Free Range rooster and hawks.

DavidN

In the Brooder
5 Years
Apr 24, 2014
42
0
32
Hello, folks. My girlfriend and i just got into raising chickens and i want to let them free range during the day and put them away at night. I am concerned with doing this because noone will be home during the day as we both work day jobs. I dont know a lot about chickens but i do know i have to worry about predators and my question is do i have to worry about hawks if i have a rooster in the flock? Will he protect his hens during the day while i'm away? I'm sorry if this question sounds stupid to some of you but i really want to let them free range during the day but hawks and such are a concern.
 

KayTee

Songster
7 Years
Sep 21, 2012
941
223
181
South West France
We have various birds of prey where I live, and I felt the same as you when I first got my girls. Initially I covered a large run with netting for them, as I was so worried that something would swoop down and attack them. However I also let them out for supervised free ranging, and it got to the stage that when they were confined in the run they got a bit miffed - they could see all the wonderful things that they knew about on the other side of the fence, and wanted to get out there and scratch, peck, chase and eat everything they could!

Then when I watched them free ranging I realised that I was probably worrying about them a bit too much. There are plenty of places for a chicken to hide in my garden - in bushes, under a trailer and a under a very large terrace. At first when they heard the alarm call of the wild birds (I have a feeder in my garden, so there are lots of wild birds around), they would immediately run and hide. Then I noticed that they were starting to notice the birds of prey themselves, and would sound their own alarm call as they went and hid. As you have a rooster, he will quite possibly be the first to notice predators and alert the flock (that's part of the job description for roosters!) He may also sacrifice himself to protect the hens if a predator strikes - again just doing what nature programmed him to do.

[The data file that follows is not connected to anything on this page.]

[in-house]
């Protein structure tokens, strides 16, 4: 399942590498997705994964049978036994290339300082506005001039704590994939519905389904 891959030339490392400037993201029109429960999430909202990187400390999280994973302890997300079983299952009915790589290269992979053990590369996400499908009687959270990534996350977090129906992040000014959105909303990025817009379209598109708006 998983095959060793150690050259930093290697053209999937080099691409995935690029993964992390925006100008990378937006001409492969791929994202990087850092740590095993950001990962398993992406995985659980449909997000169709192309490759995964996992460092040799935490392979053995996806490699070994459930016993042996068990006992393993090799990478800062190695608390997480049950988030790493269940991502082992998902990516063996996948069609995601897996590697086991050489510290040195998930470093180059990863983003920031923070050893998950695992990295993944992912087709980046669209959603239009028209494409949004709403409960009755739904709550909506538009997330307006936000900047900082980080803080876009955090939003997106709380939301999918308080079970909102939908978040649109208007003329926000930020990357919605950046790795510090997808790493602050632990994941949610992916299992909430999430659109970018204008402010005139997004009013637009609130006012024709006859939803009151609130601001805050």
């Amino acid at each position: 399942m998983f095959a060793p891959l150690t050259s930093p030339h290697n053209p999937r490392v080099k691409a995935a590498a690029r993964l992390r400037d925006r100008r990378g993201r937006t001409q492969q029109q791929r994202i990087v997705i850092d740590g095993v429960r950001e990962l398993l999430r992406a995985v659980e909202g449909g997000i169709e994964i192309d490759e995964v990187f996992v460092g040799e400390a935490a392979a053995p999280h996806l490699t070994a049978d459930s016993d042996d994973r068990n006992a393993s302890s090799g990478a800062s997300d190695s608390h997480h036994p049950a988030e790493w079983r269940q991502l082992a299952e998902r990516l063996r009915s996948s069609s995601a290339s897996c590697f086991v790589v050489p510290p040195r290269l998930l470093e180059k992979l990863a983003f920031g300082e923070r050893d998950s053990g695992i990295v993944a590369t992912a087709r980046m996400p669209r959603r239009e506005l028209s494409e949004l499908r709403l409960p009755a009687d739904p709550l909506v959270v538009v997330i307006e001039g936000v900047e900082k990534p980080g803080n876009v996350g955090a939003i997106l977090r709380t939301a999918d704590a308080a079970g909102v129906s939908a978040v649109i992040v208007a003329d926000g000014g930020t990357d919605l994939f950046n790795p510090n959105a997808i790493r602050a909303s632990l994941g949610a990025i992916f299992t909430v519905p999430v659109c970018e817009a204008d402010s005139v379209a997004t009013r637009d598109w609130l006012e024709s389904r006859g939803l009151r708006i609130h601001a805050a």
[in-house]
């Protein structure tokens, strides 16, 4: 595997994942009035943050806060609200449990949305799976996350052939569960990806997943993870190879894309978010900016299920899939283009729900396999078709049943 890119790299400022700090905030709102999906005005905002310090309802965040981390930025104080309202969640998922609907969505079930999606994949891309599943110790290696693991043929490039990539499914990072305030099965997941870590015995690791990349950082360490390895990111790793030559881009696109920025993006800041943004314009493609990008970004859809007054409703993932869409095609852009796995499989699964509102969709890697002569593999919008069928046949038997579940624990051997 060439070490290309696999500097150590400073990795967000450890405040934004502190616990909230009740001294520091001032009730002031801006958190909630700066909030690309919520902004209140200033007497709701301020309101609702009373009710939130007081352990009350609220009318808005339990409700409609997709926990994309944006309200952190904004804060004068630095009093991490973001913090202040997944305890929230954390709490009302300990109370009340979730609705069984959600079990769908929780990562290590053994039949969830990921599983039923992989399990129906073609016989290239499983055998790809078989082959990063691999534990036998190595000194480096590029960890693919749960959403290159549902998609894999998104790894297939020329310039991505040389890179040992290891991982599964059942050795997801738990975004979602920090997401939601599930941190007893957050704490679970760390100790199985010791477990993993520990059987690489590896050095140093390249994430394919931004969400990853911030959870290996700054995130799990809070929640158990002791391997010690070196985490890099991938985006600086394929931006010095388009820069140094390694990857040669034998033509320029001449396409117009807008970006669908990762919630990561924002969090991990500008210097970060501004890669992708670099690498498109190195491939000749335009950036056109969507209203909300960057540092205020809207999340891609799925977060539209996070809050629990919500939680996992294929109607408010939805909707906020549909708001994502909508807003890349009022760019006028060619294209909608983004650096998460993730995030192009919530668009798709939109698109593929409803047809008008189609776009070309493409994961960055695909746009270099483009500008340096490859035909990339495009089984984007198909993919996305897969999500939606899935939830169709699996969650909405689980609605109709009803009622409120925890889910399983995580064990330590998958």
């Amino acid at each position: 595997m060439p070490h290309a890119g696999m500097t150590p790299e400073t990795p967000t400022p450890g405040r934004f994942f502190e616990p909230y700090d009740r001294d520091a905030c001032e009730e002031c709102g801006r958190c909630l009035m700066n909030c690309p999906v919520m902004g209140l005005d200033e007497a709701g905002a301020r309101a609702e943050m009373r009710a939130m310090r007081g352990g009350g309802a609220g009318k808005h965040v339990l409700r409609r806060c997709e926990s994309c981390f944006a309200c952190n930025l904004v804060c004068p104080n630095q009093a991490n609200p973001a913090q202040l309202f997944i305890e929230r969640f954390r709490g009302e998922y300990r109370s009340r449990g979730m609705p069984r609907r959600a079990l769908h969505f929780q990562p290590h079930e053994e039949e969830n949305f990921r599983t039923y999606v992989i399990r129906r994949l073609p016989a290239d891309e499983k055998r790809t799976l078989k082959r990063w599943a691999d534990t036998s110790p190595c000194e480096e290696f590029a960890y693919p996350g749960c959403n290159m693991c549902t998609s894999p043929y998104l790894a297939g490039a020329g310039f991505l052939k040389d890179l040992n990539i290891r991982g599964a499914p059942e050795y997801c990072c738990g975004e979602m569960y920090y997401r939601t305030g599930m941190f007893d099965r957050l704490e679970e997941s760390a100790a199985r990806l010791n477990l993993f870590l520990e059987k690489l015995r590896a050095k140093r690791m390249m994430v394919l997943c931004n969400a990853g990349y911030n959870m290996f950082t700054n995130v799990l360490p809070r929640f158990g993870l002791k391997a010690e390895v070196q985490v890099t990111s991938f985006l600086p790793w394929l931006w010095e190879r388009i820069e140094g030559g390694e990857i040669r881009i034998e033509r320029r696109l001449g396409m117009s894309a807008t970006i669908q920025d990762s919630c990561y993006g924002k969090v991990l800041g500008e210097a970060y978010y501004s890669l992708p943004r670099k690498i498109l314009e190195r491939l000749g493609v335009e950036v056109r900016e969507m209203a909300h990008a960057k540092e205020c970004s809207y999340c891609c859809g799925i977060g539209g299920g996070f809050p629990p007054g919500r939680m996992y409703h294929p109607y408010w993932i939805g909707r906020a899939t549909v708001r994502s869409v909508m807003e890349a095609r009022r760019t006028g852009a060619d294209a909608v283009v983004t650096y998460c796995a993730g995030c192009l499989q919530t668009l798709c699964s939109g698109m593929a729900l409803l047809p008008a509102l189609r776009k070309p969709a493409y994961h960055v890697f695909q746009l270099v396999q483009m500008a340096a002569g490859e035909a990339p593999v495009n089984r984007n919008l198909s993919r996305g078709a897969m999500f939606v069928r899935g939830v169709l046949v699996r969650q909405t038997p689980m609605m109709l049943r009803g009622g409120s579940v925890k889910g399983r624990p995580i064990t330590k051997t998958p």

Because my girls seemed quite aware of predators, I started to let them free range when I left the house for a couple of hours, then I did it for a whole afternoon, and finally for the whole day. They now free range all day every day, and the covered run is only used for isolating individual birds for health / behaviour reasons. Obviously I run out and check on everyone the instant that I get home - I haven't stopped worrying about them completely - but I feel certain that they are not the sitting targets that I initially thought they would be.

The result of this is that they are very happy with the fact that they can free range all day, I get a lot less pests in my garden, and I also buy less feed as they find so much else to eat (they have free access to oyster shell to make certain they have enough calcium for the lovely eggs they give me).